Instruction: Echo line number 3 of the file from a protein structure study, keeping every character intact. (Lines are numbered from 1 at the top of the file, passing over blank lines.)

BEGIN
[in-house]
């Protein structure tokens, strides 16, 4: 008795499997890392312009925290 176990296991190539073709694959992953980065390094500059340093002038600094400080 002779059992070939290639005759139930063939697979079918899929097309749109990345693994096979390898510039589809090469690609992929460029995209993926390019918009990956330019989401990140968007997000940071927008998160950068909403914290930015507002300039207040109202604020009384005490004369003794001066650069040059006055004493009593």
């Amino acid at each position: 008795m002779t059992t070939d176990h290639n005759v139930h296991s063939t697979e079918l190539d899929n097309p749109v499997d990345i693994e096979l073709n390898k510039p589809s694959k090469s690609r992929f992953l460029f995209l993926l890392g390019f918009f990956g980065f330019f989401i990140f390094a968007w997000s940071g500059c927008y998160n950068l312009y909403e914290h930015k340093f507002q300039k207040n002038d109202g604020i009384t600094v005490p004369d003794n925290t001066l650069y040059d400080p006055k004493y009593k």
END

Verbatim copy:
């Amino acid at each position: 008795m002779t059992t070939d176990h290639n005759v139930h296991s063939t697979e079918l190539d899929n097309p749109v499997d990345i693994e096979l073709n390898k510039p589809s694959k090469s690609r992929f992953l460029f995209l993926l890392g390019f918009f990956g980065f330019f989401i990140f390094a968007w997000s940071g500059c927008y998160n950068l312009y909403e914290h930015k340093f507002q300039k207040n002038d109202g604020i009384t600094v005490p004369d003794n925290t001066l650069y040059d400080p006055k004493y009593k």